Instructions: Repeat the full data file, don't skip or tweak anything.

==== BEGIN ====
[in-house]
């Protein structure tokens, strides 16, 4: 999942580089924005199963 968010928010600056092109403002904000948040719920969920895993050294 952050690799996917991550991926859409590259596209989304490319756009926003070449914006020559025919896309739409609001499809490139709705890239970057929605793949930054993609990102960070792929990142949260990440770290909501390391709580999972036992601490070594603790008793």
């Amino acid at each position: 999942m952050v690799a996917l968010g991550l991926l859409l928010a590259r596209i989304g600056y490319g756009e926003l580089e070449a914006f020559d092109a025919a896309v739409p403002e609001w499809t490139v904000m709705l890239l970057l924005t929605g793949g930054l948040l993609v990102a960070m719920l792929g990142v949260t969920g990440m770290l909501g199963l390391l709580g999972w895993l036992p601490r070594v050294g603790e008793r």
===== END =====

[in-house]
């Protein structure tokens, strides 16, 4: 999942580089924005199963 968010928010600056092109403002904000948040719920969920895993050294 952050690799996917991550991926859409590259596209989304490319756009926003070449914006020559025919896309739409609001499809490139709705890239970057929605793949930054993609990102960070792929990142949260990440770290909501390391709580999972036992601490070594603790008793």
């Amino acid at each position: 999942m952050v690799a996917l968010g991550l991926l859409l928010a590259r596209i989304g600056y490319g756009e926003l580089e070449a914006f020559d092109a025919a896309v739409p403002e609001w499809t490139v904000m709705l890239l970057l924005t929605g793949g930054l948040l993609v990102a960070m719920l792929g990142v949260t969920g990440m770290l909501g199963l390391l709580g999972w895993l036992p601490r070594v050294g603790e008793r």